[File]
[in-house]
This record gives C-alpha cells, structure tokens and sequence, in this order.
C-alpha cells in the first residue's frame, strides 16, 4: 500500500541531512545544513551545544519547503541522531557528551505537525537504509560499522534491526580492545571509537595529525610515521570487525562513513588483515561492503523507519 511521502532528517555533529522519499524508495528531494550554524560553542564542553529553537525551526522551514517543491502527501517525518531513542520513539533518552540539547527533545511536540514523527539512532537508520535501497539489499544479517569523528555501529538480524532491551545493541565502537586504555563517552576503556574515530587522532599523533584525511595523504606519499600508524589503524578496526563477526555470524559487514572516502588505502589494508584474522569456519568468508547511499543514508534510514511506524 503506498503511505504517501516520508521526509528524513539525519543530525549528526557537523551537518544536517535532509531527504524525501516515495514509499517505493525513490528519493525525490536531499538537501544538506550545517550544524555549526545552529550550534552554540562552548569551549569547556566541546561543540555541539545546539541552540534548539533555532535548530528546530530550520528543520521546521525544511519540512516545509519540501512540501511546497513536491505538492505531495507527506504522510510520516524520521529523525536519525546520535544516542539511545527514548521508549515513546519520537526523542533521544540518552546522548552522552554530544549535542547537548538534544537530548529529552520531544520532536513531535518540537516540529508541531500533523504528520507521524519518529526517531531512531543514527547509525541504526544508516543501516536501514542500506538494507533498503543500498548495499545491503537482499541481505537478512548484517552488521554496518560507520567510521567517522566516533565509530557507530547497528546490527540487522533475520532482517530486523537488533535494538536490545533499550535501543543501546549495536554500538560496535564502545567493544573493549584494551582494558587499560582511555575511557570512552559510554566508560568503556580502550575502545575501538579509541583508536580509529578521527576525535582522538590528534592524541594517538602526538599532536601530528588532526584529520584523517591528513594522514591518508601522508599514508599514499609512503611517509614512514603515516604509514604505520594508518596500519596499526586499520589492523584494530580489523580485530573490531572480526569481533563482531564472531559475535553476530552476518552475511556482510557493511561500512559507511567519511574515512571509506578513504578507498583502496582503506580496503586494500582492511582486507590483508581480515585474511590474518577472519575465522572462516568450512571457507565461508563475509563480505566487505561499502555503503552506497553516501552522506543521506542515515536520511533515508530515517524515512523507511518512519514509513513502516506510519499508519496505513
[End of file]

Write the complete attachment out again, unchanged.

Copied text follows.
[in-house]
This record gives C-alpha cells, structure tokens and sequence, in this order.
C-alpha cells in the first residue's frame, strides 16, 4: 500500500541531512545544513551545544519547503541522531557528551505537525537504509560499522534491526580492545571509537595529525610515521570487525562513513588483515561492503523507519 511521502532528517555533529522519499524508495528531494550554524560553542564542553529553537525551526522551514517543491502527501517525518531513542520513539533518552540539547527533545511536540514523527539512532537508520535501497539489499544479517569523528555501529538480524532491551545493541565502537586504555563517552576503556574515530587522532599523533584525511595523504606519499600508524589503524578496526563477526555470524559487514572516502588505502589494508584474522569456519568468508547511499543514508534510514511506524 503506498503511505504517501516520508521526509528524513539525519543530525549528526557537523551537518544536517535532509531527504524525501516515495514509499517505493525513490528519493525525490536531499538537501544538506550545517550544524555549526545552529550550534552554540562552548569551549569547556566541546561543540555541539545546539541552540534548539533555532535548530528546530530550520528543520521546521525544511519540512516545509519540501512540501511546497513536491505538492505531495507527506504522510510520516524520521529523525536519525546520535544516542539511545527514548521508549515513546519520537526523542533521544540518552546522548552522552554530544549535542547537548538534544537530548529529552520531544520532536513531535518540537516540529508541531500533523504528520507521524519518529526517531531512531543514527547509525541504526544508516543501516536501514542500506538494507533498503543500498548495499545491503537482499541481505537478512548484517552488521554496518560507520567510521567517522566516533565509530557507530547497528546490527540487522533475520532482517530486523537488533535494538536490545533499550535501543543501546549495536554500538560496535564502545567493544573493549584494551582494558587499560582511555575511557570512552559510554566508560568503556580502550575502545575501538579509541583508536580509529578521527576525535582522538590528534592524541594517538602526538599532536601530528588532526584529520584523517591528513594522514591518508601522508599514508599514499609512503611517509614512514603515516604509514604505520594508518596500519596499526586499520589492523584494530580489523580485530573490531572480526569481533563482531564472531559475535553476530552476518552475511556482510557493511561500512559507511567519511574515512571509506578513504578507498583502496582503506580496503586494500582492511582486507590483508581480515585474511590474518577472519575465522572462516568450512571457507565461508563475509563480505566487505561499502555503503552506497553516501552522506543521506542515515536520511533515508530515517524515512523507511518512519514509513513502516506510519499508519496505513